Now I'm a huge fan of daily meditation, in the way most men are huge fans of football. I read about it and study the various types. I believe in its benefits. However, very very rarely do I actually get out and throw a football around, much less actually sit down and meditate. And this despite my very best intentions. One of my new year's resolutions for 2011 is: meditate more.

We've reached the point, I think, where we can no longer deny the many, many benefits of mindful meditation. I remember being told once, when I was very young, by someone speaking from her fear, "Don't you mess with that medetation stuff. You don't know what might be coming into your brain while your mind is off somewhere else."

I hope those days are behind us. The scientific evidence keeps mounting. A recent article in the New York Times discussed current research about how a consistent practice of minful meditation seems to actually change the physical structure of the brain, in good ways. According to the researchers, the amygdala actually shrinks in the brains of meditators. This is good, I'm thinking, since the amygdala is a portion of the brain associated with processing fear and anxiety. (Apparently, people with damaged amygdalas are unable to be conditioned using Pavlovian fear conditioning technques. Curiouser and curiouser.)

Apparently, while you're meditating and your amygdala is shrinking, your hippocampus is growing. The hippocampus, I read, is important in long term memory and spacial navigation. Also, and this bit is particularly interesting to me, the hippocampus seemb to be one of the first regions of the brain to become damaged in a person with Alzheimer's disease. Since Alzheimer's has shown up a couple of times in my family, I'm all for growing my hippocamus as big and healthy as it can be.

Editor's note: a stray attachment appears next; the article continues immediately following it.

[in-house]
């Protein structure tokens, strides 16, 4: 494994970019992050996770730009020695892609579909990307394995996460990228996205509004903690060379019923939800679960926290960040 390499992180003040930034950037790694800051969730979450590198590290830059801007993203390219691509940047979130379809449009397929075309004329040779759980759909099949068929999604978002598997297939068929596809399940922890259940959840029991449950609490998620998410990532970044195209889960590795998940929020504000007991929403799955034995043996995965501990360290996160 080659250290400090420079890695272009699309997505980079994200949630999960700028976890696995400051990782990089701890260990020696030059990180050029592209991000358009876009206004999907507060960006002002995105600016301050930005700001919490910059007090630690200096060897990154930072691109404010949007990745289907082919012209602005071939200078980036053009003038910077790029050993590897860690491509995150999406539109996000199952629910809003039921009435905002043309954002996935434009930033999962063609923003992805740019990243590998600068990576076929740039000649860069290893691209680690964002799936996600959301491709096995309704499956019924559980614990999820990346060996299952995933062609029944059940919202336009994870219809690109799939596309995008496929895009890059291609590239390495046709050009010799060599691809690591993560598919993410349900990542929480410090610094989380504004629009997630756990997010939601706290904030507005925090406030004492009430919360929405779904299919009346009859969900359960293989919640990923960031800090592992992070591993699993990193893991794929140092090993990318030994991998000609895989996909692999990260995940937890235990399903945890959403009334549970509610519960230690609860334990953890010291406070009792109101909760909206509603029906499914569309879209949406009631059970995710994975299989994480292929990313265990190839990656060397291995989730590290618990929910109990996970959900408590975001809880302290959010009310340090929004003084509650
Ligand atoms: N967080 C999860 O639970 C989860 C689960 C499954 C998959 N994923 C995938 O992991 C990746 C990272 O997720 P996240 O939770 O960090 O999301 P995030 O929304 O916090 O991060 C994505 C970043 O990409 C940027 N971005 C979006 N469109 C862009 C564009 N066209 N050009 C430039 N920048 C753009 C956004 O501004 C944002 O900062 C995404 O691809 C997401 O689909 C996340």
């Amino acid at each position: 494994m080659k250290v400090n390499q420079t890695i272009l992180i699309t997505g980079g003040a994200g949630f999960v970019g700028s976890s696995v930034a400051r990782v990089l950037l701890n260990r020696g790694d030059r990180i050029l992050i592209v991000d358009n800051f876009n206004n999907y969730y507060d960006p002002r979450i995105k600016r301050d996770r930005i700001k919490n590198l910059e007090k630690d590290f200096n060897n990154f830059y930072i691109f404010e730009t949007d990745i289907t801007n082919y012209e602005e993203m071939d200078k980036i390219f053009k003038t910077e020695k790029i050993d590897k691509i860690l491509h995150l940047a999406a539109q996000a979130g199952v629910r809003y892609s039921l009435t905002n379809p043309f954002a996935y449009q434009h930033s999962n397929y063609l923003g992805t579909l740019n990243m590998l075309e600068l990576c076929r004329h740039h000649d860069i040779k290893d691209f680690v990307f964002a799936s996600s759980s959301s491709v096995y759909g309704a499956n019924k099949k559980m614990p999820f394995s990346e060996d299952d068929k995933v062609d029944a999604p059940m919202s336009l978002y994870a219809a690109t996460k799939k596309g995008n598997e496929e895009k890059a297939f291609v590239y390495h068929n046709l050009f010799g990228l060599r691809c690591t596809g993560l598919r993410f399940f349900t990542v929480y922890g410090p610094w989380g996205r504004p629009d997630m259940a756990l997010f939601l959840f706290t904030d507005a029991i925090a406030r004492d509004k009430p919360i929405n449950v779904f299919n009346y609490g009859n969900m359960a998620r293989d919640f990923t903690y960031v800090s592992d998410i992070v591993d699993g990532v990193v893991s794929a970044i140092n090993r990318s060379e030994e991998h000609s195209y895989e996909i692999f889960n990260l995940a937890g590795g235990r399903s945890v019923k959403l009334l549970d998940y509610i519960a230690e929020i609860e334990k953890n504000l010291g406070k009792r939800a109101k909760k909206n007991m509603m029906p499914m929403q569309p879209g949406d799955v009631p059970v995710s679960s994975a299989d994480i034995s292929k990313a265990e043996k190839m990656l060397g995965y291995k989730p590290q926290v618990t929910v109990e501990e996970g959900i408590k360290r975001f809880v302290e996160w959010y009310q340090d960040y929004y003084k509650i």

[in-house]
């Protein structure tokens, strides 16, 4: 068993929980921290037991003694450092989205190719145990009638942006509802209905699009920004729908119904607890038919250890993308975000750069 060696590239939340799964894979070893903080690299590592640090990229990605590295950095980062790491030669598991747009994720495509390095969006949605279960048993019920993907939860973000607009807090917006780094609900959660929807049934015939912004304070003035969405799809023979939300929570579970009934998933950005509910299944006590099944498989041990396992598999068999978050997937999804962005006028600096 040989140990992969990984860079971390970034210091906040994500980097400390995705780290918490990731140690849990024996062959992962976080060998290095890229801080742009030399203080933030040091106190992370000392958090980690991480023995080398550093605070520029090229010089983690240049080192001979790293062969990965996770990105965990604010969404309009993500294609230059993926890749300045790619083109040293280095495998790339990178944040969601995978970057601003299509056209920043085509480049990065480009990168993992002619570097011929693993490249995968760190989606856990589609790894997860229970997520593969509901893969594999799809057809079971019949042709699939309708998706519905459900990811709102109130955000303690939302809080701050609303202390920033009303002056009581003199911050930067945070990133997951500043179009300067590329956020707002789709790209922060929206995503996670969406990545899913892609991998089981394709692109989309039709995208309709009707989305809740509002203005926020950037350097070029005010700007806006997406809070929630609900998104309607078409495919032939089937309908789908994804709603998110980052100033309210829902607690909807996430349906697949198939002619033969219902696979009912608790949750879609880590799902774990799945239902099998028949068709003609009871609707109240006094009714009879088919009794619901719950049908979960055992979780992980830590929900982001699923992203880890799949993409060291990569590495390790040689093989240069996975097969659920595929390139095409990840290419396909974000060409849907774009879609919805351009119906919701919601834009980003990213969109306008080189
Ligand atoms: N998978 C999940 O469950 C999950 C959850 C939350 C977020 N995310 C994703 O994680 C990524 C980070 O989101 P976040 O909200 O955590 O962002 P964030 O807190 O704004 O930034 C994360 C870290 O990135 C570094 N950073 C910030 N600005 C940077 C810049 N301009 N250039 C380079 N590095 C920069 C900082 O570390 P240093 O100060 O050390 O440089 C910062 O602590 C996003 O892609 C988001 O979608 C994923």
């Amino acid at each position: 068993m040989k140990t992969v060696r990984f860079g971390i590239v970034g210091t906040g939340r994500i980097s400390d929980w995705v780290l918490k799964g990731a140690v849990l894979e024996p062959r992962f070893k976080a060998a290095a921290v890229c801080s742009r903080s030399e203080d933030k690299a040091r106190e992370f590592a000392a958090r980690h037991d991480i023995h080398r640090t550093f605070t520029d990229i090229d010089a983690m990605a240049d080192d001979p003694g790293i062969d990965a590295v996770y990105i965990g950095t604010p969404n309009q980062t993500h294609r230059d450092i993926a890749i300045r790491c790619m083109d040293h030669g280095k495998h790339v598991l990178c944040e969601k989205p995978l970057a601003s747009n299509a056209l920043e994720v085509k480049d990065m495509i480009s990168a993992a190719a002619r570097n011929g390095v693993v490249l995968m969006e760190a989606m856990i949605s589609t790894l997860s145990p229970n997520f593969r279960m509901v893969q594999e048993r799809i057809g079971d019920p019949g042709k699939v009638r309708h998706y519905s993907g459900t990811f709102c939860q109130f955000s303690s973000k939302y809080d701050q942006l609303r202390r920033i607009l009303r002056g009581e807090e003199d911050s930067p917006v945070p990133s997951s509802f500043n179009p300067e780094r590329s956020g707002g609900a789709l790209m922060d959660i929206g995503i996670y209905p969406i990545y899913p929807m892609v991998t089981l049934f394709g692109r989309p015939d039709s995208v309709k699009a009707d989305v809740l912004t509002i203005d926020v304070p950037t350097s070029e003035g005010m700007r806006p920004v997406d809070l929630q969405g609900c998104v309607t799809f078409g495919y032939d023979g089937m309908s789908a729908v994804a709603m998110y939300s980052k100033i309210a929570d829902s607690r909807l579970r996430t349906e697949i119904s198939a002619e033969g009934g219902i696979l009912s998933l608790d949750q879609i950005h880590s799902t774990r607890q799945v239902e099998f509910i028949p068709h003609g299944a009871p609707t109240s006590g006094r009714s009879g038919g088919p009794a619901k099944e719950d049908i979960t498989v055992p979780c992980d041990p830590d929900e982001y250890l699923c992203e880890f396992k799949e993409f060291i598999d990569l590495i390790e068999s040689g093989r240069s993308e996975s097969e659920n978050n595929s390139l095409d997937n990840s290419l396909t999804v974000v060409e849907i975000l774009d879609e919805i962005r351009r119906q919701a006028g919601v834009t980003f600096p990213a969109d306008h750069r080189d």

The article from the Times also referenced some interesting prior research. In that study, "researchers found that when meditators heard the sounds of people suffering, they had stronger activation levels in their temporal parietal junctures, a part of the brain tied to empathy, than people who did not meditate." Now, interested as I am in living more compassionately, and in a more compassionate world, that little tidbit rocked my brain. Really? Meditating can make me just a bit more empathic, just a bit more compassionate?

What's not to like about that?

So it seems I made a good New Year's Resolution after all. Meditate more. It will help me be less fearful. (In a previous post, we considered how fear contributes to the horrors of our world.) It may help me stave off Alzheimer's Disease. It will make me kinder and more empathic.

As I write this, I look up, look around the room, find the four housecats: Simba, Rikki, Sasha and Treasure. I find them, in this cozy spot or that. Each one is curled up or stretched out, happily meditating, I think, on how pleasant it is to be a cat, to have all that you need, to be warm and dry and well fed and loved.

I think I'll leave you now, Gentle Reader, to go and join them.

"I put down my book, The Meaning of Zen, and see the cat smiling into her fur as she delicately combs it with her rough pink tongue. Cat, I would lend you this book to study but it appears you have already read it. She looks up and gives me her full gaze. Don't be ridiculous, she purrs, I wrote it. - from "Miao" by Dilys Laing via catquotes.com

stlcatlady is a poet, blogger, and freelance writer of shortstories, news articles, and other such oddments, many of which center around her favorite subjecs: cats , philosophy, and folklore. You may contact her by sending email to stlcatlady1 at gmail dot com.


  1. This is so true. Another reason why I surround myself with lovely cats. Hugs, Deb=^..^=x5

  2. Mario's M here - thank you so much for commenting on my blog. I find it a great honor that you, a professional wriiter, would like my blog. Your comments meant a lot because I believe you have a well-written blog. Cats are usually very calming because of their meditation. We could learn a lot from them I haven't tried meditation yet, but it is probably something I should do because my family is riddled with Alzheimers also. It's such a nasty disease.

  3. @ Deb: Hugs right back at you! Let's keep that hug going 'round the world. :-D Can't hurt, might help.

    @Mario: you are most welcome. I'm so glad to have found your blog; Mario is a jewel of a cat and I'm having far too much fun watching his antics, though I'm sad to see that he's decided to retire from football. The NFL will never be the same! :-D